Mariah Sanderson: Evidence points to marijuana as gateway drug

Editor’s note: This commentary is by Mariah Sanderson, of Essex Junction, who is the director of the Burlington Partnership for a Healthy Community, a substance abuse prevention coalition in Burlington, and a Steering Committee member of Smart Approaches to Marijuana Vermont. She is the mother of two.

Proponents of marijuana legalization have a history of trying to normalize marijuana use and distract voters from its harmful effects by touting its supposed benefits. Remember how medical marijuana was supposed to cure cancer, along with most other known diseases?

Now we’re being told that marijuana will end the opiate crisis. Unfortunately, the evidence this time is just as slim as it was before.

There is a well-known link between marijuana and opiates – and also tobacco, alcohol and other addictive substances. Survey after survey, for year after year, has shown that people who use one of these drugs are more likely to use at least one of the other drugs.

The effect is also dose-dependent: heavy users of one drug are more likely to be heavy users of one or more other drugs. Infrequent users are less likely to be co-users.

These data give rise to the chicken-and-egg question of which drug came first, and this leads to the next question: Is one of these drugs a more powerful inducement to co-use than any other drug? Is there a gateway drug?

There is some evidence from studies with humans that marijuana use is more likely to lead the use of other drugs. A Canadian study found that more young people tried marijuana first, and that almost 50 percent of the co-users started with marijuana – but most young people who have used a substance try marijuana, alcohol and tobacco around the same time, so more research is needed. It is also consistent with animal experiments showing THC’s ability to “prime” the brain for enhanced responses to other drugs.

Rat research has shown that marijuana and opiates use some of the same brain pathways involved in addiction, and that marijuana use sensitizes this pathway in a way that makes individuals who try opiates after marijuana more likely to want more, and that this craving passes from parent to child.

Another rat study indicated that this sensitization is transmitted from grandparent to grandchild, even if the middle-generation parents never used marijuana or opiates. If these results hold true in further research, we’ve found an epigenetic effect, which is truly scary.

Will addicts easily give up one of these drugs for another that’s less deadly?

 

Another indirect indicator that marijuana might have some level of gateway effect can be found in the Colorado results of the National Survey of Drug Use and Health. Looking at the use rate rankings for Past Year Nonmedical Use of Painkillers in the 12+ age range (i.e, everyone), and comparing 2013 to 2014, we see that Colorado jumped from 12th highest in the nation to second highest in the nation. At the same time, Colorado’s marijuana use rate rose from second highest to number one.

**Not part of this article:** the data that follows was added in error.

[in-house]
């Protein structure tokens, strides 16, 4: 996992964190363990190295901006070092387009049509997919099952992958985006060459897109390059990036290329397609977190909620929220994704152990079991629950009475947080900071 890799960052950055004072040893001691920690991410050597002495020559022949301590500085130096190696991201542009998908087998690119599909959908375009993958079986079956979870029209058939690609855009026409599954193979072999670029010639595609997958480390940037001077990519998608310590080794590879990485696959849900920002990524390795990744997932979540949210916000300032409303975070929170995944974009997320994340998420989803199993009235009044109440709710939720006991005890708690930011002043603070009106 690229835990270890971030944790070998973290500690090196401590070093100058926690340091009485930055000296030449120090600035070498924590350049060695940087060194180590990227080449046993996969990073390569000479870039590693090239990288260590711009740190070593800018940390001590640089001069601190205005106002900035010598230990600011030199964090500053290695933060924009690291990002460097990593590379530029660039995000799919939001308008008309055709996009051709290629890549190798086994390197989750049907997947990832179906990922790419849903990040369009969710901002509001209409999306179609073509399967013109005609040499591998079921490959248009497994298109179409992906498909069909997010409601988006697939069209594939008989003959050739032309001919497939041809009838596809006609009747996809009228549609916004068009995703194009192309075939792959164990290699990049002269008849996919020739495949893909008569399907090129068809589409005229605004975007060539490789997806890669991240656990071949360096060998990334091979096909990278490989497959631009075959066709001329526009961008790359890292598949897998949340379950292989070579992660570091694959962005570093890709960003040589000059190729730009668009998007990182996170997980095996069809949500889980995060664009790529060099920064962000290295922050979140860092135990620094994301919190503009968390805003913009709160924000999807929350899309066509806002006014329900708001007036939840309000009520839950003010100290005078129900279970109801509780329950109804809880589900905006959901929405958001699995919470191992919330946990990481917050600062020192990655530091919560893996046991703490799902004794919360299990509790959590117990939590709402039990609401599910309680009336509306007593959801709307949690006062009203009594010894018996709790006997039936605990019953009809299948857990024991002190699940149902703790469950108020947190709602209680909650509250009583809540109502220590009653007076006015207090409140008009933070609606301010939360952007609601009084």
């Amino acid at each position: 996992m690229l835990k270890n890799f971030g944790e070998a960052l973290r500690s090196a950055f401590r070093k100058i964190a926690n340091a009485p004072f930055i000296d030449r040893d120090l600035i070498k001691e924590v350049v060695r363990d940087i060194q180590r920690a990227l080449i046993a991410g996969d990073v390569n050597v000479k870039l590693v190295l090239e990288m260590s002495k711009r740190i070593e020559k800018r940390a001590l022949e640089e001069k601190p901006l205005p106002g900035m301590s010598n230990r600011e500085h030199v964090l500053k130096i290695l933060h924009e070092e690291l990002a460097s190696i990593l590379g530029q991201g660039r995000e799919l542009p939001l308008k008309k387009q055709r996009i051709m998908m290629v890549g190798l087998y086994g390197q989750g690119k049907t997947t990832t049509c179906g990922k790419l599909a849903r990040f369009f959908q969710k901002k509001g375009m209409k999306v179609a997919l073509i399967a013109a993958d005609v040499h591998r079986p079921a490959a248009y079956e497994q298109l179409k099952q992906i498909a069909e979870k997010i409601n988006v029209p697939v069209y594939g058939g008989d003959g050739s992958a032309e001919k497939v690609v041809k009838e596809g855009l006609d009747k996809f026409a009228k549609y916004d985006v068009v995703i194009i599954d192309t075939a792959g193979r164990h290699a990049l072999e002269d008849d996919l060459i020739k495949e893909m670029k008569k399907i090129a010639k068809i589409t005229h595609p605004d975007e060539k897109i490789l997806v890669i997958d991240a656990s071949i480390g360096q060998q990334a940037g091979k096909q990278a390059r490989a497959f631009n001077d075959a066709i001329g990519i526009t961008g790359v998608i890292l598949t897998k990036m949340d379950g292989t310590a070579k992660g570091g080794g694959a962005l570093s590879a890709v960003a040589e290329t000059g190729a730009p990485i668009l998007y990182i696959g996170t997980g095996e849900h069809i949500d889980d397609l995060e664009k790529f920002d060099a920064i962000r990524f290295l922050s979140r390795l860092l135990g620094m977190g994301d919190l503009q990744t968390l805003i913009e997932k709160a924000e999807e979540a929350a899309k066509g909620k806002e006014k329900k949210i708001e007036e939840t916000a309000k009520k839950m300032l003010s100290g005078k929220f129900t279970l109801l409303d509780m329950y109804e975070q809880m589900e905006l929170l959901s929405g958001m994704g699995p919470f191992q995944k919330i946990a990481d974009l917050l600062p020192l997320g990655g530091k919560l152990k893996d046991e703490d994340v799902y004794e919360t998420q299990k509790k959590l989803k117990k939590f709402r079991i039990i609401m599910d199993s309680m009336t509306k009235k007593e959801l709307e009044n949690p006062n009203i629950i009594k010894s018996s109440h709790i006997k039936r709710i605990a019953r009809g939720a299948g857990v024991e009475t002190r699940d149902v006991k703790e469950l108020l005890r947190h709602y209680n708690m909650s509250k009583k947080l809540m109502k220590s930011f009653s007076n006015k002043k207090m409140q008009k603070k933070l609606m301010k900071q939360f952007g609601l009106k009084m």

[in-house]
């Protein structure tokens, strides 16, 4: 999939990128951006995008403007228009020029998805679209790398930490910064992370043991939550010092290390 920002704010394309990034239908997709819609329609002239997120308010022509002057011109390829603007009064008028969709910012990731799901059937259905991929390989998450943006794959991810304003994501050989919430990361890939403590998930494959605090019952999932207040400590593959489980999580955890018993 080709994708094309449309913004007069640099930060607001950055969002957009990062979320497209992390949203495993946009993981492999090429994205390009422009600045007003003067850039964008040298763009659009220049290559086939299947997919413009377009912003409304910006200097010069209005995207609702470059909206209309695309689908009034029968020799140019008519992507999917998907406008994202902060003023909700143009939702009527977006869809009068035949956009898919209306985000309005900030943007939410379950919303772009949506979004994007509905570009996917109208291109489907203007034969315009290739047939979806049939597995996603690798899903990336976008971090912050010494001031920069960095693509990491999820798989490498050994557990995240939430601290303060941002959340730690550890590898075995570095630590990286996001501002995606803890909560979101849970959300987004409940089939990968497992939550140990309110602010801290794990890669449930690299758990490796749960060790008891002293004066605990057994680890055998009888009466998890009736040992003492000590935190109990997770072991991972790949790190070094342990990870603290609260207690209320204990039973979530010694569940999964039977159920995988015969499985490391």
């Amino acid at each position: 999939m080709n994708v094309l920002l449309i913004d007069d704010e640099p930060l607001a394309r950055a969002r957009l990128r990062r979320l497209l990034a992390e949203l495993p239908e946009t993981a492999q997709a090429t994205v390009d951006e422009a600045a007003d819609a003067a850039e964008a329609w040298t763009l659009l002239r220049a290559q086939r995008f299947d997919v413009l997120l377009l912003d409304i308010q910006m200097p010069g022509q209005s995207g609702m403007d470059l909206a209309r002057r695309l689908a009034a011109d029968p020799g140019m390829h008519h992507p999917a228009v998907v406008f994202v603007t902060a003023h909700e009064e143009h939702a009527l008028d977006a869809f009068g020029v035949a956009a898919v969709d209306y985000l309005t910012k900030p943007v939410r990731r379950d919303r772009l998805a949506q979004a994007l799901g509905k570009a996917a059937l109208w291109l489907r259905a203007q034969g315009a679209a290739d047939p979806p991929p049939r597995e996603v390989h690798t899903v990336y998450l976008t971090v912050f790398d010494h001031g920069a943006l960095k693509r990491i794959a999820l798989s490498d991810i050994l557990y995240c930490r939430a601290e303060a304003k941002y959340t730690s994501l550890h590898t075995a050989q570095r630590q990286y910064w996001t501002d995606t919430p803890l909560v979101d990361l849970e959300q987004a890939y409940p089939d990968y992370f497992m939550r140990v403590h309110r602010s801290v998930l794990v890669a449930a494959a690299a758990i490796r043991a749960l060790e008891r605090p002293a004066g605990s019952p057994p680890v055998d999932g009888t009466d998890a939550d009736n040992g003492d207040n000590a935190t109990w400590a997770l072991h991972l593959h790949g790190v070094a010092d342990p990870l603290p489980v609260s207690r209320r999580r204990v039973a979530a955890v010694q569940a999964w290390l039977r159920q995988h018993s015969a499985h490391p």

These findings are consistent with the idea of marijuana as a “gateway drug.” However, cross-sensitization is not unique to marijuana. Alcohol and nicotine also prime the brain for a heightened response to other drugs and are, like marijuana, also generally used before a person advances to other, more immediately harmful substances. So we can say that starting to use one drug makes you more likely to start using another drug, but more research is definitely needed.

In terms of the opiate crisis, a more important question would be: Will addicts easily give up one of these drugs for another that’s less deadly? The word “easily” is key. The fact that so many heavy users are co-users of several drugs illustrates how tightly these drug addiction systems are intertwined.

There is plenty of anecdotal evidence that opiate users will use marijuana to try to stave off withdrawal symptoms and cravings. For some, marijuana merely helps them sustain their addiction. Relapse rates for both drugs are tragically high.

There is no question that opiates kill more of their users than marijuana does, but marijuana does kill, through traffic accidents, suicides and accidental deaths. A U.S. study released just this month strongly supports an earlier French study indicating that marijuana use is also involved in strokes and cardiovascular deaths.

For some, marijuana use has led to psychosis, including schizophrenia, and worsens other mental health problems, all at a much greater rate than opiates.

So the question becomes do we want to make it easier for addicts to get a substance that could provide temporary relief but help maintain their addiction, while still putting them at some risk for death and greater risk for mental health and heart problems? Or instead, would our state be better served to put more money and effort into improving and expanding our addiction and substance abuse treatment systems and into prevention efforts that recognize that marijuana and other substance use has ill effects on health and should be discouraged.

Because the fact is, they’re all gateway drugs.

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